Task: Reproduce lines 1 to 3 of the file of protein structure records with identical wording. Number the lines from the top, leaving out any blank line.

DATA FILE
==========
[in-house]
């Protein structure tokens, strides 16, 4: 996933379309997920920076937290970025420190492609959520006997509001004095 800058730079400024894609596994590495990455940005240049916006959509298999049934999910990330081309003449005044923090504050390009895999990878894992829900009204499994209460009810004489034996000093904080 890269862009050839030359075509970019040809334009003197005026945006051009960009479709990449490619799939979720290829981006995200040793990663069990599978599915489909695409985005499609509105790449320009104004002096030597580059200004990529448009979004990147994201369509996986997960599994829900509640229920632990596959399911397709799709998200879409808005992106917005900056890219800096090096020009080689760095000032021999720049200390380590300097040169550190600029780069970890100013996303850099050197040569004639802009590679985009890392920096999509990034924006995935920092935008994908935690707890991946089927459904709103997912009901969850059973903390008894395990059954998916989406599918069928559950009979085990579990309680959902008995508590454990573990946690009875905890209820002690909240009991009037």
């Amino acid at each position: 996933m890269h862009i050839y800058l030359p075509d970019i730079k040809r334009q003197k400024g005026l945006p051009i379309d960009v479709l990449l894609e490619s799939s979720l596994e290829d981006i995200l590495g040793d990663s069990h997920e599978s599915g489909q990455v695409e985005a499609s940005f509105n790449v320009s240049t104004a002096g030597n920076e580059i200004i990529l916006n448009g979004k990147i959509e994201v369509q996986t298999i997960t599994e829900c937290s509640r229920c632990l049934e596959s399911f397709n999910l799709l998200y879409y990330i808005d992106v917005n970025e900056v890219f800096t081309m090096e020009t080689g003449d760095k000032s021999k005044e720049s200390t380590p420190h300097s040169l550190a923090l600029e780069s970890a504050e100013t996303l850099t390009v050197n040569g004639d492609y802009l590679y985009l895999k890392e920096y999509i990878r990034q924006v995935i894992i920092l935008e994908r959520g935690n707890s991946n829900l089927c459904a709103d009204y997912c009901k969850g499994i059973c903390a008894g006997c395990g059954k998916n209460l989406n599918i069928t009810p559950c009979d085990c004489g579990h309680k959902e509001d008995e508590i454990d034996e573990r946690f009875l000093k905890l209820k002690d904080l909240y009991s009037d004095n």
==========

[in-house]
């Protein structure tokens, strides 16, 4: 996933379309997920920076937290970025420190492609959520006997509001004095 800058730079400024894609596994590495990455940005240049916006959509298999049934999910990330081309003449005044923090504050390009895999990878894992829900009204499994209460009810004489034996000093904080 890269862009050839030359075509970019040809334009003197005026945006051009960009479709990449490619799939979720290829981006995200040793990663069990599978599915489909695409985005499609509105790449320009104004002096030597580059200004990529448009979004990147994201369509996986997960599994829900509640229920632990596959399911397709799709998200879409808005992106917005900056890219800096090096020009080689760095000032021999720049200390380590300097040169550190600029780069970890100013996303850099050197040569004639802009590679985009890392920096999509990034924006995935920092935008994908935690707890991946089927459904709103997912009901969850059973903390008894395990059954998916989406599918069928559950009979085990579990309680959902008995508590454990573990946690009875905890209820002690909240009991009037």
């Amino acid at each position: 996933m890269h862009i050839y800058l030359p075509d970019i730079k040809r334009q003197k400024g005026l945006p051009i379309d960009v479709l990449l894609e490619s799939s979720l596994e290829d981006i995200l590495g040793d990663s069990h997920e599978s599915g489909q990455v695409e985005a499609s940005f509105n790449v320009s240049t104004a002096g030597n920076e580059i200004i990529l916006n448009g979004k990147i959509e994201v369509q996986t298999i997960t599994e829900c937290s509640r229920c632990l049934e596959s399911f397709n999910l799709l998200y879409y990330i808005d992106v917005n970025e900056v890219f800096t081309m090096e020009t080689g003449d760095k000032s021999k005044e720049s200390t380590p420190h300097s040169l550190a923090l600029e780069s970890a504050e100013t996303l850099t390009v050197n040569g004639d492609y802009l590679y985009l895999k890392e920096y999509i990878r990034q924006v995935i894992i920092l935008e994908r959520g935690n707890s991946n829900l089927c459904a709103d009204y997912c009901k969850g499994i059973c903390a008894g006997c395990g059954k998916n209460l989406n599918i069928t009810p559950c009979d085990c004489g579990h309680k959902e509001d008995e508590i454990d034996e573990r946690f009875l000093k905890l209820k002690d904080l909240y009991s009037d004095n």